Helping women move out of poverty by planning their child birth.

In Sub Saharan Africa, 68% of rural households live below the poverty line and female led households experience even higher rates of poverty. The effects of poverty are compounded by the traditionally large families and a lack of education in the region around family planning

Family planning is key to slowing population growth and the resulting negative impacts on the economy and environment. Due to a lack of education and resources, (when compared to developed countries like the UK) there are still women in the developing world who are unable to exercise their rights over their bodies because they can’t access contraception.

Family planning also has a significant role in improving the health of the mother and the child by reducing the number of unintended pregnancies, thus reducing the maternal and infant mortality rate. Family planning empowers mothers; enables them to send their children to school, to economise effectively which creates savings and gives them the freedom to make decisions regarding their futures.

During our recent field visit to Togo, we were fortunate to be able to join a talk on family planning, provided by our field partner IADES. A visiting midwife, Aziable Essenam, came to speak to members of the Lancouvé group from the outskirts of Lomé. At least 15 women came to learn about the advantages of taking contraception and the importance of sexual and reproductive health. Training and group sessions like the one we attended, empower women to change their attitudes and practices towards family planning.

In Western society, we take it for granted that women can start a family whenever they feel ready; when she feels old enough, when she has finished her education, when she is financially stable, or when she has a career. In the UK it is a firm belief that having children is very much a woman’s decision. Sadly, this is not the case for the majority of women living in Sub-Saharan Africa, where as many as one in five women have an unmet need for family planning.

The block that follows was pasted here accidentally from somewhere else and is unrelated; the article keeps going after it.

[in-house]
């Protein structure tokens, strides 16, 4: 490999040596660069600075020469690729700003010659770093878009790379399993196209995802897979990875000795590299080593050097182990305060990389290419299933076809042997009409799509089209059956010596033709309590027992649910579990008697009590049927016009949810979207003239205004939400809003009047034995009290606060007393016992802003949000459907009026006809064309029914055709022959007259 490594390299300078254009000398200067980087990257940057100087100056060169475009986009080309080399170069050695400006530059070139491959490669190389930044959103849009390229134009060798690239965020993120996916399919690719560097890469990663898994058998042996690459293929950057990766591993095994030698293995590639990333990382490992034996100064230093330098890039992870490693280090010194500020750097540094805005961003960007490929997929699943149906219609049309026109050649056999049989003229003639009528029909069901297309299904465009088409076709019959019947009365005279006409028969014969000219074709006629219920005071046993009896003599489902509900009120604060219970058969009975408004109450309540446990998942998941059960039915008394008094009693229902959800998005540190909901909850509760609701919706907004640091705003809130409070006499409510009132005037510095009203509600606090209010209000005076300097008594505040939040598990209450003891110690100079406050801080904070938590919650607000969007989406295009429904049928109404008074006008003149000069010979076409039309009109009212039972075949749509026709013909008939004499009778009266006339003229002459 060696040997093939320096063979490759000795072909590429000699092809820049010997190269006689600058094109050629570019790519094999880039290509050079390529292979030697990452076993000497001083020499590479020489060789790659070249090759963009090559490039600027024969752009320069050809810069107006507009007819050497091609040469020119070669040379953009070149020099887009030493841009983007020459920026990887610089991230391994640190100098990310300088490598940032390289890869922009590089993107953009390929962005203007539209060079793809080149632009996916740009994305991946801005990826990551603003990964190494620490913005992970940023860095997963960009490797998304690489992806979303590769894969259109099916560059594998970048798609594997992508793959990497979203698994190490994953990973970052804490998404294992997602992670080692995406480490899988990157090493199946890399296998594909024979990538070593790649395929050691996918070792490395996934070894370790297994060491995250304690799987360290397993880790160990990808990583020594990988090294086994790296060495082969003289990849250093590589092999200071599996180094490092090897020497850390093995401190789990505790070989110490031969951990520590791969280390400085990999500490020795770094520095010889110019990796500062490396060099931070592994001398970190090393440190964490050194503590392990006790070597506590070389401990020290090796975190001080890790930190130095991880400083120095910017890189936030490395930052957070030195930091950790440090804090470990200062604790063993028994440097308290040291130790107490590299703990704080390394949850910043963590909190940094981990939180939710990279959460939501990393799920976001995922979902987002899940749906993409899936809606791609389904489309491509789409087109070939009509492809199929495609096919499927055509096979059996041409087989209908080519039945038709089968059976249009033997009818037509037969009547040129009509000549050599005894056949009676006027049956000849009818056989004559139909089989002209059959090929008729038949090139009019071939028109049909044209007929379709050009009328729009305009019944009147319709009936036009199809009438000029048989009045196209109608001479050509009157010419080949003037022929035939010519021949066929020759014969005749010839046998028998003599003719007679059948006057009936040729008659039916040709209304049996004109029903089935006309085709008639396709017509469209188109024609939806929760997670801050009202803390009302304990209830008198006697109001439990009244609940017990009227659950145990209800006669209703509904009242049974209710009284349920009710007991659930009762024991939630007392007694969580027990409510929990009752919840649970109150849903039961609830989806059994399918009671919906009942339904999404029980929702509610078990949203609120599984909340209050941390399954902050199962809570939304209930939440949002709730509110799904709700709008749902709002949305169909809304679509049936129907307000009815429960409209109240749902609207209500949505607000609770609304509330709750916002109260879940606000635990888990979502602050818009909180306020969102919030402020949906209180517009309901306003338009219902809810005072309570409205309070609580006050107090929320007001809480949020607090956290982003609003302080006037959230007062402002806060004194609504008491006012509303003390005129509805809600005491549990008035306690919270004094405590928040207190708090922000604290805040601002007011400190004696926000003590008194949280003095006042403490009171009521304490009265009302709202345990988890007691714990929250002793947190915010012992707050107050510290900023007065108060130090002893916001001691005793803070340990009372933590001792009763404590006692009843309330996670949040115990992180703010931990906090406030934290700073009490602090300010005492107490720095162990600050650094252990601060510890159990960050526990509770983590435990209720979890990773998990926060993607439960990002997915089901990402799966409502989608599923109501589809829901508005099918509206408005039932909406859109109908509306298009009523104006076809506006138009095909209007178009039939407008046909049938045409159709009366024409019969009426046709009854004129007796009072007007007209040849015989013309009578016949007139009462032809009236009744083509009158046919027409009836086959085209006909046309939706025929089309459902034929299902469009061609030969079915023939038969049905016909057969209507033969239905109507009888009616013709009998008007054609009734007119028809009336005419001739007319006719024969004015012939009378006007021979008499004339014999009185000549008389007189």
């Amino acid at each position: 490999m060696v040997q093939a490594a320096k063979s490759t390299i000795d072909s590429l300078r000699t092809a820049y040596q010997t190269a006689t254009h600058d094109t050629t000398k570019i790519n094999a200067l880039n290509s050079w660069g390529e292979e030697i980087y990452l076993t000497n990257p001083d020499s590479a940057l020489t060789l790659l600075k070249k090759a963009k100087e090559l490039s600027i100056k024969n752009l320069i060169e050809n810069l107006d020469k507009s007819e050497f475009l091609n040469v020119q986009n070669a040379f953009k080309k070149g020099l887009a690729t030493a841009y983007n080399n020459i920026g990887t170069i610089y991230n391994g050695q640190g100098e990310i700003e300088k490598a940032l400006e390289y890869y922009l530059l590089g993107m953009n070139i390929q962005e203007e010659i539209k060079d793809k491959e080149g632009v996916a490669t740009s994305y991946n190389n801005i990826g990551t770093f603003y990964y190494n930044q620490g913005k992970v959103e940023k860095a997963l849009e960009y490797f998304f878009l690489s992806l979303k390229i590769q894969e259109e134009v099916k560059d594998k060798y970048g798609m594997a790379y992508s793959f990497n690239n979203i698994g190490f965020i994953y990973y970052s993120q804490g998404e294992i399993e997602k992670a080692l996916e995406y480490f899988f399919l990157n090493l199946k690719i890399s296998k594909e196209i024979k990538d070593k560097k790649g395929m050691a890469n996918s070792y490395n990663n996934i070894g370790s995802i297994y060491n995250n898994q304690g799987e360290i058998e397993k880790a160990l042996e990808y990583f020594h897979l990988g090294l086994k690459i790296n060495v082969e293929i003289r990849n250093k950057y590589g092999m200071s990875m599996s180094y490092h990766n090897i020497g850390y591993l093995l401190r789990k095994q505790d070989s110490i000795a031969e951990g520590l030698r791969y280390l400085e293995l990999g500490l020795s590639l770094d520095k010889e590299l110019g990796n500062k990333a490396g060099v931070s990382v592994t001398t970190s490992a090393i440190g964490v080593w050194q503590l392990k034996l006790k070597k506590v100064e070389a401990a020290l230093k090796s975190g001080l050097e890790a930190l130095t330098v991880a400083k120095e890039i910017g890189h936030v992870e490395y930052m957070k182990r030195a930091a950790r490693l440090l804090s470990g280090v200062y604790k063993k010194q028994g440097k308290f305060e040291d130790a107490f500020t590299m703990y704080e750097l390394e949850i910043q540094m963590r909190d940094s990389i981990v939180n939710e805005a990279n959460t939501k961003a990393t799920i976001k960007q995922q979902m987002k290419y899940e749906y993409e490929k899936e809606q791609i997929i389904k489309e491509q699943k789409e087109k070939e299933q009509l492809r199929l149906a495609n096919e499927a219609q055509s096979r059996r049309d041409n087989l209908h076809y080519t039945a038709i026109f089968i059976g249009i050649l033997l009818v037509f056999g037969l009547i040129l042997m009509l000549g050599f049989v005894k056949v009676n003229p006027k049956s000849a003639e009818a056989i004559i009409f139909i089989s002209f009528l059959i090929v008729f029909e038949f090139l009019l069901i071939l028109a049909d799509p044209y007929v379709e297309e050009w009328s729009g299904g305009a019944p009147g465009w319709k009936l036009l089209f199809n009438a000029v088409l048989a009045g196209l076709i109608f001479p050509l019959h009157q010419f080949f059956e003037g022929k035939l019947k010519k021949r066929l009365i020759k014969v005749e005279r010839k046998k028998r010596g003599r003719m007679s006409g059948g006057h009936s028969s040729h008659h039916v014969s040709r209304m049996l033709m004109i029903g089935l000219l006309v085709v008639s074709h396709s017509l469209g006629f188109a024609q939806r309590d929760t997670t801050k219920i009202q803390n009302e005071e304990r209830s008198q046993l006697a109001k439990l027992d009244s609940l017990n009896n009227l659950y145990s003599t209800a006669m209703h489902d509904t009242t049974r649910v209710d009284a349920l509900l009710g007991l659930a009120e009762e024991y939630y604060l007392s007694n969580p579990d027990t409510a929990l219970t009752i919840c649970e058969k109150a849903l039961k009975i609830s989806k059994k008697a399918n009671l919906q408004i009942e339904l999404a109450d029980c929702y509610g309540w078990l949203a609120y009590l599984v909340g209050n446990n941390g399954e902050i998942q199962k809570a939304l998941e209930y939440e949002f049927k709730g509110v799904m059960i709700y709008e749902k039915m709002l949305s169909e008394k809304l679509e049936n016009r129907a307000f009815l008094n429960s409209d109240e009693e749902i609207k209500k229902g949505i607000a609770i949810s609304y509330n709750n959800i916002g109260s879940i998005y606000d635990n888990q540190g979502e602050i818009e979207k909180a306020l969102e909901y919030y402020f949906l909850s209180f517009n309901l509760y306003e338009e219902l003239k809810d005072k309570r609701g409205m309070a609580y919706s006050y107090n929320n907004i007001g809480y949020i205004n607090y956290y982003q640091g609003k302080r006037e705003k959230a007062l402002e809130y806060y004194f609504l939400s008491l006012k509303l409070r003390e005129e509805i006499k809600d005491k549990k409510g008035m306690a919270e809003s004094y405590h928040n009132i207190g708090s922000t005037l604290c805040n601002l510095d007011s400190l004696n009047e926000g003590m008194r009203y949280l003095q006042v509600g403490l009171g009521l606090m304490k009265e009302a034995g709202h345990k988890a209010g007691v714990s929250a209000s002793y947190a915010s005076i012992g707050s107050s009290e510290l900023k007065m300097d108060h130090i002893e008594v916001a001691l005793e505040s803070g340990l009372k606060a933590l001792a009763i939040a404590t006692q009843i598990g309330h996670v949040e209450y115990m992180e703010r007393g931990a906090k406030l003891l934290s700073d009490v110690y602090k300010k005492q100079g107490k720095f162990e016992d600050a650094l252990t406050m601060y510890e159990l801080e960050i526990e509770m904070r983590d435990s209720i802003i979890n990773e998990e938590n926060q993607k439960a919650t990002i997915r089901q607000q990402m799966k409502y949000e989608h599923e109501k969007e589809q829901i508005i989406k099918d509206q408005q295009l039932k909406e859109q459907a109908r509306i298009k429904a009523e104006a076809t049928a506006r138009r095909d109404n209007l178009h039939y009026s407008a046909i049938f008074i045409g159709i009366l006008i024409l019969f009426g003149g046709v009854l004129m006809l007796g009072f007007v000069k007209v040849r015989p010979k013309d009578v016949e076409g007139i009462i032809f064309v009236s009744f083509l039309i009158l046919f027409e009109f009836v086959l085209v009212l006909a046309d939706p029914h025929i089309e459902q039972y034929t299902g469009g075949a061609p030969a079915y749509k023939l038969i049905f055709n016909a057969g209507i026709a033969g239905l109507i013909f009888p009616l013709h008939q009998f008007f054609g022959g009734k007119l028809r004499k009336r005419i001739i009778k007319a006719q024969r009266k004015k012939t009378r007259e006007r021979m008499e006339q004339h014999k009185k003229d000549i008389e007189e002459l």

One mother from the group, bravely shared her own personal experience of having a contraceptive implant fitted, the control and freedom this gave her and how she was able to get on with her life without worrying about getting pregnant. 

A few years later, she and her husband were able to make the decision to start a family and they went on to have a healthy little girl, who was playing happily by her mother’s side during the session.  

Giving women the opportunity to make decisions about if and when to have children gives them independence from their husband and the ability to make decisions about their futures.

 It is that independence which gives them dignity and self-empowerment. 

 All of the groups on Deki’s website receive training alongside their loans – on gender equality and women’s rights, managing loan capital, understanding repayment schedules, growing their business and family planning. 

By supporting Deki you are enabling women in Togo to work their way out of poverty – a hand up not a handout.

“Family planning is about women’s rights and their capacity to make decisions about their health and wellbeing. It is a most significant investment to promote human capital development, combat poverty and harness a demographic dividend, thus contributing to equitable and sustainable economic development.” Babatunde Osotimehin, executive director of the UN Population Fund

Help us bring family planning to more remote communities